(Audience questions: Concealing an actuality of what?)

Of total power for any individual or rational group. I think it is necessary to put the "rational" in front of the group. We assume the individual person is rational but I don't think it is safe to assume it about any existing group.

OUR POWER CAN BE RECLAIMED. We have not yet been able to break through too much performance with this one. We are still pretty much pointing at it as a goal but we are coming closer, just the insight, just grasping the concept of total power immediately strengthened a whole number of other work fronts. Commitments began to work much better with the concept of the reality of reclaimable, total power in the background. Our work against oppression got stronger. It is as if reaching for power "put lead in the pencil" of a lot of our previously discovered concepts. To actually reach for power itself leads to a much more effective scorning of fear. To reach power has not been well demonstrated, as yet. I have been trying to sound powerful before workshops and to get other people to at least sound powerful.

Help is coming from another direction, however, from the concept that I will talk about in a minute. The freedom always to choose our own viewpoint appears to put the absolute recovery of power right at out fingertips. So far we must be realistic and not pretentious. We have not yet implemented the complete recovery of power.

This next concept was on the cover of a Present Time. IF ANY ONE INDIVIDUAL RECLAIMS HER OR HIS POWER AND MOVES, THAT ONE INDIVIDUAL CAN GUARANTEE THE FUTURE OF THE WORLD. One such example will undoubtedly bring everyone else out of the timid bushes to fall in behind them, ready to take charge of things.

It is always good if we can find a little gleam of light in the culture, a little crack in the pseudoreality toward these concepts of reality that we are uncovering. The fact that even one individual acting out of confidence in her power will draw the necessary forces to her automatically is exemplified for me, at least a little bit, by a scene in a Charlie Chaplin movie (I think Modern Times). Unemployed Charlie, goodhearted, earnest, stands bewildered in a street filled with unemployed people. A truck comes by with a red cloth fastened to a stick protruding from the back, warning of a long load. The truck hits a bump and the stick with the red cloth falls off. Charlie notices it, rushes out onto the street, grabs the stick with the red cloth on it and runs after the truck to return it, but they don't hear him and the truck goes off. The little tramp puts the stick over his shoulder and walks on disconsolately. The camera shows him walking on and on but a sound begins and gets louder and finally you recognize it as the tramp of feet and the camera swings past Charlie and thousands of people are marching behind him (Group laughter), following him and his flag.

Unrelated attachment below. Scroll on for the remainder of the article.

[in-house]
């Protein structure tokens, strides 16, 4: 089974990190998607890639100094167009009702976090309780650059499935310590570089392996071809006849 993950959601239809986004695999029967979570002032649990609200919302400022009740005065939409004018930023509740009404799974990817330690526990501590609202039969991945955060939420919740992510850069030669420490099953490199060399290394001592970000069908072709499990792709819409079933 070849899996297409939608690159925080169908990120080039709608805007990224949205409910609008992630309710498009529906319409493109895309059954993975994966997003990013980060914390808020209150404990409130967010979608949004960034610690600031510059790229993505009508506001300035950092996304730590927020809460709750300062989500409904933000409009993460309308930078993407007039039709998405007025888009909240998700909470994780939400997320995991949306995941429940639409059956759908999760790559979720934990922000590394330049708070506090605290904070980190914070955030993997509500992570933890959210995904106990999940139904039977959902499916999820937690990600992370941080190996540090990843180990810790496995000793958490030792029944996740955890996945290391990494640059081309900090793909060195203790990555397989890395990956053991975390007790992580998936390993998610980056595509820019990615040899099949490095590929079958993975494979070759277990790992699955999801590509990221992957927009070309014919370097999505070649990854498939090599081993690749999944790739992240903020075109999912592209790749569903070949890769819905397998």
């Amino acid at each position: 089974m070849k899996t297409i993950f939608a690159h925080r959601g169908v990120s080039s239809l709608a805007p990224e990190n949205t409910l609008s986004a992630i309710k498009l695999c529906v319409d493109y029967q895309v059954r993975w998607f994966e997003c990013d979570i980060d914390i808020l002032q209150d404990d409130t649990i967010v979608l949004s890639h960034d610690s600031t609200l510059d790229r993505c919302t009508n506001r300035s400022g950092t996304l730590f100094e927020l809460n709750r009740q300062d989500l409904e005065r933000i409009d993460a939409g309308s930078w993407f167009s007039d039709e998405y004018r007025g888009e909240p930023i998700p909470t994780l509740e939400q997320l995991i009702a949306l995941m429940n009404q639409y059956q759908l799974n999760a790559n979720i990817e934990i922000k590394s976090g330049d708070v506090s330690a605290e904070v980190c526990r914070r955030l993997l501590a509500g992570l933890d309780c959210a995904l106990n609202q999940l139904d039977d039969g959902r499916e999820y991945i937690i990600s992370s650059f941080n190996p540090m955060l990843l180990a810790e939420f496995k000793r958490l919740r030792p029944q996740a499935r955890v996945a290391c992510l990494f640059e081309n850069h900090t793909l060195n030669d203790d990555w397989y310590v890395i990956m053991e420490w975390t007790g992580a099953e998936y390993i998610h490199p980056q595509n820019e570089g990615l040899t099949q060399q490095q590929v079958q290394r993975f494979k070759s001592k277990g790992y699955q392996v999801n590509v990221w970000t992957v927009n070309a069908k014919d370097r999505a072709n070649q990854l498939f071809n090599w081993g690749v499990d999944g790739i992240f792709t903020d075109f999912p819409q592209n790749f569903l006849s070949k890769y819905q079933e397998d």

These other concepts about reality lead to the big one. REALITY IS BENIGN. In these efforts toward uncovering reality that we call RC we have drilled test wells through the grubby pseudo-reality in a number of places. RC began with one little piece of pseudo-reality being challenged. My first client was, fortunately, balanced just right between deep distress, classified as hopeless by professionals, and an eagerness to discharge, so that, in spite of my misguided efforts (mis-guided by the pseudo-reality that I, too, had bought into that if people are crying the most helpful thing you can do for them is to stop them) no matter how many times I stopped him and he agreed to stop if I took any initiative he started crying again. As you know, pattern wore out and I finally let him cry. That certainly was a great break. I could have started with someone not so ready to emerge. The next thirty-five clients I worked with who were deeply distressed didn't respond like that at all! (Group laughter)